AMSTERDAM (Reuters) - Dutch Prime Minister Mark Rutte said he will attend next month’s Winter Olympics in Sochi with King Willem-Alexander and Queen Maxima, even though relations between the two countries are severely strained.
For Russia and the Netherlands, 2013 was supposed to be the year when they celebrated 400 years of diplomatic ties with a string of high-level visits by politicians and business leaders,
and various cultural exchanges.
Instead, relations turned increasingly sour over human rights, particularly gay rights, as well as Russia’s detention of Greenpeace activists, two of whom were Dutch, and impounding of their Netherlands-registered vessel.
But Rutte said on Friday the government would not boycott the Winter Games in Russia.
“The Netherlands has several concerns about the human rights situation in Russia,” he told journalists at his weekly press briefing in The Hague.
“(But) we see nothing to gain with a boycott. It is better to engage in dialogue.”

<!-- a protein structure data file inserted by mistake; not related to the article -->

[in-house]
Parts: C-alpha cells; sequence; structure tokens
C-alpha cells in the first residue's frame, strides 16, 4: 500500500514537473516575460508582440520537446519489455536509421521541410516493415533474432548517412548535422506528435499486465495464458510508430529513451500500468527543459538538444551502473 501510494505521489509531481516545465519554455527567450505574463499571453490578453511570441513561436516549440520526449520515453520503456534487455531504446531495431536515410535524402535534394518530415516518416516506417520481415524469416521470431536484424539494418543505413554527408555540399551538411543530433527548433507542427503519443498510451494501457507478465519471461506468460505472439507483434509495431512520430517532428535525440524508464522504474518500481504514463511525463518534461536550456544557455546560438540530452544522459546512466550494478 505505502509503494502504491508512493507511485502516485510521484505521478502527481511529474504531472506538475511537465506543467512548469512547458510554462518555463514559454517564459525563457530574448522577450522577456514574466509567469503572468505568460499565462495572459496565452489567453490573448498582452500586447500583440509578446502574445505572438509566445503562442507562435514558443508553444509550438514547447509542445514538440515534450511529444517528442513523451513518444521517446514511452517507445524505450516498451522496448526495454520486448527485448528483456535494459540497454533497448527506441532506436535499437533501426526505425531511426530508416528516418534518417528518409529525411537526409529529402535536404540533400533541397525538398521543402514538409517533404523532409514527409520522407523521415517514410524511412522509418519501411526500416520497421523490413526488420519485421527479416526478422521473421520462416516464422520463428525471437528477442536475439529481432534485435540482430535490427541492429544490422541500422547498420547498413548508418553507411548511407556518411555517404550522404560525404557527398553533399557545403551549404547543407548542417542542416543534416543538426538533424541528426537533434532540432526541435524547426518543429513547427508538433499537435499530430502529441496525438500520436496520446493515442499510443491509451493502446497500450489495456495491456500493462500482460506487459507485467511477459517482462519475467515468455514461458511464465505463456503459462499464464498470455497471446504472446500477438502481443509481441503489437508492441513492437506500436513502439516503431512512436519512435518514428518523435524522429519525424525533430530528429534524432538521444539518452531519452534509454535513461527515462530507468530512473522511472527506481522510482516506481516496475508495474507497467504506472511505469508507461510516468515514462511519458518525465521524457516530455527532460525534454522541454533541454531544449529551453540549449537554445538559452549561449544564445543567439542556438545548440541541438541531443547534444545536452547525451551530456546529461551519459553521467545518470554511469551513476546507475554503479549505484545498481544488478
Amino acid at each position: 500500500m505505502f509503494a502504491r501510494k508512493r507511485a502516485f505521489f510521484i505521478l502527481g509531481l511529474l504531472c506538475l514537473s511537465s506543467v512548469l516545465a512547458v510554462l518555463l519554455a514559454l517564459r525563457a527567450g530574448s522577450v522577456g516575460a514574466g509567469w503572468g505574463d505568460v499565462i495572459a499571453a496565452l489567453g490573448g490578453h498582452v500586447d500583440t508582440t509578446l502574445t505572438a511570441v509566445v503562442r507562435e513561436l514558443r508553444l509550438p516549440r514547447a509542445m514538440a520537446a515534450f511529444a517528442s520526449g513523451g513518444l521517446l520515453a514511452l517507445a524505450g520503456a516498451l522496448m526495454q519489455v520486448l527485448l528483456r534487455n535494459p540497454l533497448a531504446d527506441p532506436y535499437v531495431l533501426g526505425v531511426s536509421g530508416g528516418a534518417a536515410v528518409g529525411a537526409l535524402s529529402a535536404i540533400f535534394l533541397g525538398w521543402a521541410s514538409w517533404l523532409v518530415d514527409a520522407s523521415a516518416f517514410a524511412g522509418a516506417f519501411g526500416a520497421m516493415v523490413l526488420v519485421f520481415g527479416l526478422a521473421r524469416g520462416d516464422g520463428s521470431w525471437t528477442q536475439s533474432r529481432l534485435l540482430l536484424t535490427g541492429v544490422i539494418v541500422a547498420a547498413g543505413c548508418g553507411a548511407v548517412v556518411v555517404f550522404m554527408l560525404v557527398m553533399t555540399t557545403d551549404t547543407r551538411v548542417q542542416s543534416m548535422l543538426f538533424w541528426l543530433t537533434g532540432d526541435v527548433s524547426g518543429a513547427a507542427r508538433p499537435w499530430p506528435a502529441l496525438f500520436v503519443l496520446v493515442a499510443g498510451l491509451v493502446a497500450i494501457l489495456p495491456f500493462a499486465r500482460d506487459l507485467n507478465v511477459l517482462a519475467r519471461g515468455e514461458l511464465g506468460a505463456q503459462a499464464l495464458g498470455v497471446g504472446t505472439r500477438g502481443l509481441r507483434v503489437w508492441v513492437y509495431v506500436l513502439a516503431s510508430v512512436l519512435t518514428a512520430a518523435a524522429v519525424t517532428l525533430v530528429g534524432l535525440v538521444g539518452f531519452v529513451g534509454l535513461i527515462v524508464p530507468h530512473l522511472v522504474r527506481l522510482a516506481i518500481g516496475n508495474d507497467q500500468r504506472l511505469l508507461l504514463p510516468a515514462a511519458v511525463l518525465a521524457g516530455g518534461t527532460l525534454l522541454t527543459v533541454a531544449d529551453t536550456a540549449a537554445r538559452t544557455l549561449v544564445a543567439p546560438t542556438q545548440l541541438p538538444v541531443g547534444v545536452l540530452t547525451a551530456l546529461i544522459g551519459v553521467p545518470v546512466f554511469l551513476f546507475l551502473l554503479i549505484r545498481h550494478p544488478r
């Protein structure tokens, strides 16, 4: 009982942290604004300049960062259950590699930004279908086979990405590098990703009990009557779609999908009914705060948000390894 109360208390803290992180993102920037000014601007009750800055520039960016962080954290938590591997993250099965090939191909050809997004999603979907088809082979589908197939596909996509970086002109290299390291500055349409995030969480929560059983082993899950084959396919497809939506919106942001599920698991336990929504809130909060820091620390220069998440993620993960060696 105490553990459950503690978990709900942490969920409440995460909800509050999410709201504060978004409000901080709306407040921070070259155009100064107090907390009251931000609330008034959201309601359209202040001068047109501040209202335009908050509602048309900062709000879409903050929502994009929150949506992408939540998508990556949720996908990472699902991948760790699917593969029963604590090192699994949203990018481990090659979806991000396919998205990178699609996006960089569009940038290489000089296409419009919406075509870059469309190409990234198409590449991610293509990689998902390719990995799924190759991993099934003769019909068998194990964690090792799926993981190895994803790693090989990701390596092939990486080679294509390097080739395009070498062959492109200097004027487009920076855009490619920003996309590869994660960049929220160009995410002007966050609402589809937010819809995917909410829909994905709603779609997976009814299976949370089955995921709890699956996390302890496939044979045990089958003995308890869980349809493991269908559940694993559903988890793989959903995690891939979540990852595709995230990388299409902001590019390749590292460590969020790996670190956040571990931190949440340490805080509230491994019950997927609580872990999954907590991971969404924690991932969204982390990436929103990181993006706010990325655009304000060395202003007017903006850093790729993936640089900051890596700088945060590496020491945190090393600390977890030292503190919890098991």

He also defended the decision to attend the Sochi Games saying that several other government leaders and royals would also be attending.
The Netherlands has taken a tough line on Russia’s treatment of homosexual rights.
Dutch Foreign Minister Frans Timmermans has denounced Russia’s law banning homosexual “propaganda” among minors, and has said the inhumane treatment or violation of the fundamental rights of Russian lesbian, gay, bisexual or transgender (LGBT) people could be grounds for asylum in the Netherlands.
When Russian President Vladimir Putin visited Amsterdam in May, he was greeted by crowds of gay rights activists and banners saying: “Putin, Go Homo.”
In October, senior diplomats from each country were beaten in their respective homes in Moscow and The Hague.
The Netherlands apologized after Dutch police illegally detained a Russia diplomat. In Russia, unidentified people wrote LGBT in lipstick on the mirror of a Dutch diplomat after assaulting him in his Moscow apartment.
Reporting by Sara Webb, editing by Pritha Sarkar